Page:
3. Walking Lowers Blood Pressure

Dog walker strides with his pet on leash while walking at street pavement
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Studies have shown (6) how moderate-intensity walking can help lower the risk of high blood pressure.

4. Walking Can Help Prevent or Control Diabetes

Beautiful diabetic woman preparing for outdoor run in the city.
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According to the results from the Harvard Nurses’ Health Study, women who walked at least thirty minutes daily, decreased their risk of diabetes by 30%. Walking has proven to be effective at shrinking dangerous abdominal fat that can cause diabetes.  

5. Walking Can Help Reduce the Risk of  Cancer

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A research study done by Cancer Epidemiology, Biomarkers & Prevention (8) found that women who walked at least seven hours per week were 14% less likely to develop breast cancer. Scientists at the University of California, San Francisco and Harvard University (9), found that men who had prostate cancer and who walked at least three hours a week reduced their chances of a recurrence.

6. Walking Can Help Reduce Pain and Improve Mobility

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In an article by the American Heart Association (10), they explain how walking can significantly improve mobility loss for people with peripheral artery disease (PAD).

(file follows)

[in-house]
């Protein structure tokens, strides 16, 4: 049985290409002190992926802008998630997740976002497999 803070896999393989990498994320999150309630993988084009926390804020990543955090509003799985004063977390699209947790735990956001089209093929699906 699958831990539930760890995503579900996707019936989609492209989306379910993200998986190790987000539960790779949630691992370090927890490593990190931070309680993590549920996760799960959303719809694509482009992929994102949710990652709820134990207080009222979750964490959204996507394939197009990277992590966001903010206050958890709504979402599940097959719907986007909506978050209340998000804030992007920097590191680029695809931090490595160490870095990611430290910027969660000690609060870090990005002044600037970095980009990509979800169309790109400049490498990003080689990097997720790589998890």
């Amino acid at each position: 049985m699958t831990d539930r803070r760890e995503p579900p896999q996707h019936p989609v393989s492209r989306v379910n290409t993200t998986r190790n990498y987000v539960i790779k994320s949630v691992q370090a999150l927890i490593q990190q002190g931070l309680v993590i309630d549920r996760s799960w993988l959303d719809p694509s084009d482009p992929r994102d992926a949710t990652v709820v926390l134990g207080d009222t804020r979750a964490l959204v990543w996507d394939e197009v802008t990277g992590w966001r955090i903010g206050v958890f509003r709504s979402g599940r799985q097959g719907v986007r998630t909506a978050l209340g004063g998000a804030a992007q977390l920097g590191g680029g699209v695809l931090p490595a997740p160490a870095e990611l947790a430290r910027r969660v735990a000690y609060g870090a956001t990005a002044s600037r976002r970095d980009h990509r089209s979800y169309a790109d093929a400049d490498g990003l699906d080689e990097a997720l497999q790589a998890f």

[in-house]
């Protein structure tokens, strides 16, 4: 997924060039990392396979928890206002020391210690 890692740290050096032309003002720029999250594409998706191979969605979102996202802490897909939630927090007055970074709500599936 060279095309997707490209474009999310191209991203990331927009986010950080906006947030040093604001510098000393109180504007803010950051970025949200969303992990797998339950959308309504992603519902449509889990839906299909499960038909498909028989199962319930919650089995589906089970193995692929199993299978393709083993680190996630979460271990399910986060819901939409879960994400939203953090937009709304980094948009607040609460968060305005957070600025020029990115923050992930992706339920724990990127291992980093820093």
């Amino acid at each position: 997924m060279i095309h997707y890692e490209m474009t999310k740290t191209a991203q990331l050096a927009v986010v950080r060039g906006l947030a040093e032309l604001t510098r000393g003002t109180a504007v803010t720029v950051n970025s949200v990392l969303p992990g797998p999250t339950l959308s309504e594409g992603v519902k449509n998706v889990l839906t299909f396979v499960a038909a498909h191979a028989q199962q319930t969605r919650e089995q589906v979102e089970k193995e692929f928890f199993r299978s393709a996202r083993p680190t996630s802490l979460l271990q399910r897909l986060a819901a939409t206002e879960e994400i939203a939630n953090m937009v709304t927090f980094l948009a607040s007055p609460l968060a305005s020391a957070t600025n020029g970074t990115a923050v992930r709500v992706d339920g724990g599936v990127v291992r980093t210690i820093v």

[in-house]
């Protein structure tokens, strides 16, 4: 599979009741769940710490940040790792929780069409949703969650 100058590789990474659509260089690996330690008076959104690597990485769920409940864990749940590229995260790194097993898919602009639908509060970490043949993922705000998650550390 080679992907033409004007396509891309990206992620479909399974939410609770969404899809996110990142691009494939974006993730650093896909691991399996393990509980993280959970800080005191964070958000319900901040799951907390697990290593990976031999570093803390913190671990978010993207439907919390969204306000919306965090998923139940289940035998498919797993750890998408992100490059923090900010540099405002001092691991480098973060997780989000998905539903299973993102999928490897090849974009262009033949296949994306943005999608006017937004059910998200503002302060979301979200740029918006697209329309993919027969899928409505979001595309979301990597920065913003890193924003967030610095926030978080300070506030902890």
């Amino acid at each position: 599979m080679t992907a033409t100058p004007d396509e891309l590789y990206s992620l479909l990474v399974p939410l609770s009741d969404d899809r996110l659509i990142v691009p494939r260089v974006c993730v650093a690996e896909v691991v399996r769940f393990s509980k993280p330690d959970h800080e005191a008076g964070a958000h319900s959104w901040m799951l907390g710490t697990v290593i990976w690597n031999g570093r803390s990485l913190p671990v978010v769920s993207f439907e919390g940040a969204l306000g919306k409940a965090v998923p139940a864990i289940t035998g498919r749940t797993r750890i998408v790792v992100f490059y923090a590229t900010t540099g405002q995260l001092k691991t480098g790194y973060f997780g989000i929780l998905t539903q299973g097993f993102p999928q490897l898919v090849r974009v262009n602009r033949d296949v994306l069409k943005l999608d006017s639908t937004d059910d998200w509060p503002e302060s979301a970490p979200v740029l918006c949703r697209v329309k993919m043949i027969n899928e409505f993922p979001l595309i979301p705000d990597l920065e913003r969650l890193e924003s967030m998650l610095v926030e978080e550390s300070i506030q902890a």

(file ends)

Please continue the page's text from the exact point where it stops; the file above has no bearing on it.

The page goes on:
Read More: A 21-Day Walking Plan for Fat Loss

How to Make The Most Out of Your Walk: Walking Exercise Tips

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  • Swing your arms: bend them at 90 degrees and pump from the shoulders. This allows for a quicker pace and provides a workout for your upper body (11).
  • Wear comfortable shoes: look for flexible soles and stiff heels, or any cushioned, lightweight, and low-heeled shoes. Try to avoid stiff-soled shoes that don’t bend.
  • Make sure your posture is correct: you should look straight ahead with your chin parallel to the ground. Also, keep your shoulders down and back and away from your ears.
  • Picking the right pace: to burn more calories, you should be walking at least 3.5 miles an hour. Tip: take smaller, faster steps to speed up).
  • Try an incline walk: for an even more fat-blasting workout try walking up small hills, up and down stairs, or on a treadmill with the incline up

9 Easy Ways to Walk More